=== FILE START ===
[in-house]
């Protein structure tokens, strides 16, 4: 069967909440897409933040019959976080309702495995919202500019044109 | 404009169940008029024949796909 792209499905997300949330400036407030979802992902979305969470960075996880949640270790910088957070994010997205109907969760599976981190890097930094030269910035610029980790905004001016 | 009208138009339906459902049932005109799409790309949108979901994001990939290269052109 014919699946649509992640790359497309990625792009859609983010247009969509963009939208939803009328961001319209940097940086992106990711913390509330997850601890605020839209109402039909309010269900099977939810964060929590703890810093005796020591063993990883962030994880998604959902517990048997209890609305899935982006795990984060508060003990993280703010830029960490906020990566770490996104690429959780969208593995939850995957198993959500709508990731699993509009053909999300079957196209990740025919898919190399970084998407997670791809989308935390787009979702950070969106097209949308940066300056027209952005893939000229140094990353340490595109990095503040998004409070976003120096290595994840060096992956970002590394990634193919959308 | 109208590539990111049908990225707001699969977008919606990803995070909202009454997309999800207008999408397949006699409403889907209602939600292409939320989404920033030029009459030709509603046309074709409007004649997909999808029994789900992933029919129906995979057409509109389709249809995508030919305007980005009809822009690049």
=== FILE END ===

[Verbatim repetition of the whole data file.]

[in-house]
């Protein structure tokens, strides 16, 4: 069967909440897409933040019959976080309702495995919202500019044109 | 404009169940008029024949796909 792209499905997300949330400036407030979802992902979305969470960075996880949640270790910088957070994010997205109907969760599976981190890097930094030269910035610029980790905004001016 | 009208138009339906459902049932005109799409790309949108979901994001990939290269052109 014919699946649509992640790359497309990625792009859609983010247009969509963009939208939803009328961001319209940097940086992106990711913390509330997850601890605020839209109402039909309010269900099977939810964060929590703890810093005796020591063993990883962030994880998604959902517990048997209890609305899935982006795990984060508060003990993280703010830029960490906020990566770490996104690429959780969208593995939850995957198993959500709508990731699993509009053909999300079957196209990740025919898919190399970084998407997670791809989308935390787009979702950070969106097209949308940066300056027209952005893939000229140094990353340490595109990095503040998004409070976003120096290595994840060096992956970002590394990634193919959308 | 109208590539990111049908990225707001699969977008919606990803995070909202009454997309999800207008999408397949006699409403889907209602939600292409939320989404920033030029009459030709509603046309074709409007004649997909999808029994789900992933029919129906995979057409509109389709249809995508030919305007980005009809822009690049």